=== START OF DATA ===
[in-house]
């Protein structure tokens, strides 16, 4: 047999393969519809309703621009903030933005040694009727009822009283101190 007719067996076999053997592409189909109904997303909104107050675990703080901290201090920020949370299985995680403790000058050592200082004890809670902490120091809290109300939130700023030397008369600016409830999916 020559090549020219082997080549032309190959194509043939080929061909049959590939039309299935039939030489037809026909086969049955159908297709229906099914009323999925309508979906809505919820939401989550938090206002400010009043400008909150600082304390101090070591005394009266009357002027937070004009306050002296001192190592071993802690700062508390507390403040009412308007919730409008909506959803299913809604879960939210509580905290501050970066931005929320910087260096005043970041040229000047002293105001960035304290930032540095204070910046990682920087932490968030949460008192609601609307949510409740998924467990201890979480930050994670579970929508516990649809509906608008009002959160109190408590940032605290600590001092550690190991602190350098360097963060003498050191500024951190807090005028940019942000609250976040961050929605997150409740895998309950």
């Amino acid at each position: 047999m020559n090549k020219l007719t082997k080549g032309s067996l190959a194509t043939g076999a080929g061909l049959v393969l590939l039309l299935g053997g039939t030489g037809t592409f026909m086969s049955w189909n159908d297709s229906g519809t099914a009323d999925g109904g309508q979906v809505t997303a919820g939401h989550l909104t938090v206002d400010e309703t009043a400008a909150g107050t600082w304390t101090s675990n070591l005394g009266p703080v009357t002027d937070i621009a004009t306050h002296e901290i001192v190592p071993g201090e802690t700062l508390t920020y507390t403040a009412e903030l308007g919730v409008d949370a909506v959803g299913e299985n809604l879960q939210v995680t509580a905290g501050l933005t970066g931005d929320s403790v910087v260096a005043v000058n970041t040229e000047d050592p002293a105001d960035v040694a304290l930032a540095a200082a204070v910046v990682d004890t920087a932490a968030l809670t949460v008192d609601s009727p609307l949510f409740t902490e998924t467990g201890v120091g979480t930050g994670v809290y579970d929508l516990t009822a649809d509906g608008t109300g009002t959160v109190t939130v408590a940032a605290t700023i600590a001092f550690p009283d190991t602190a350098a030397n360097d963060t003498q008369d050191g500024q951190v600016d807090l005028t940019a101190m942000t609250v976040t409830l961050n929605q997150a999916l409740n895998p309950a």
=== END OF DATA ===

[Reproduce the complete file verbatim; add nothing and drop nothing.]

[in-house]
């Protein structure tokens, strides 16, 4: 047999393969519809309703621009903030933005040694009727009822009283101190 007719067996076999053997592409189909109904997303909104107050675990703080901290201090920020949370299985995680403790000058050592200082004890809670902490120091809290109300939130700023030397008369600016409830999916 020559090549020219082997080549032309190959194509043939080929061909049959590939039309299935039939030489037809026909086969049955159908297709229906099914009323999925309508979906809505919820939401989550938090206002400010009043400008909150600082304390101090070591005394009266009357002027937070004009306050002296001192190592071993802690700062508390507390403040009412308007919730409008909506959803299913809604879960939210509580905290501050970066931005929320910087260096005043970041040229000047002293105001960035304290930032540095204070910046990682920087932490968030949460008192609601609307949510409740998924467990201890979480930050994670579970929508516990649809509906608008009002959160109190408590940032605290600590001092550690190991602190350098360097963060003498050191500024951190807090005028940019942000609250976040961050929605997150409740895998309950």
């Amino acid at each position: 047999m020559n090549k020219l007719t082997k080549g032309s067996l190959a194509t043939g076999a080929g061909l049959v393969l590939l039309l299935g053997g039939t030489g037809t592409f026909m086969s049955w189909n159908d297709s229906g519809t099914a009323d999925g109904g309508q979906v809505t997303a919820g939401h989550l909104t938090v206002d400010e309703t009043a400008a909150g107050t600082w304390t101090s675990n070591l005394g009266p703080v009357t002027d937070i621009a004009t306050h002296e901290i001192v190592p071993g201090e802690t700062l508390t920020y507390t403040a009412e903030l308007g919730v409008d949370a909506v959803g299913e299985n809604l879960q939210v995680t509580a905290g501050l933005t970066g931005d929320s403790v910087v260096a005043v000058n970041t040229e000047d050592p002293a105001d960035v040694a304290l930032a540095a200082a204070v910046v990682d004890t920087a932490a968030l809670t949460v008192d609601s009727p609307l949510f409740t902490e998924t467990g201890v120091g979480t930050g994670v809290y579970d929508l516990t009822a649809d509906g608008t109300g009002t959160v109190t939130v408590a940032a605290t700023i600590a001092f550690p009283d190991t602190a350098a030397n360097d963060t003498q008369d050191g500024q951190v600016d807090l005028t940019a101190m942000t609250v976040t409830l961050n929605q997150a999916l409740n895998p309950a």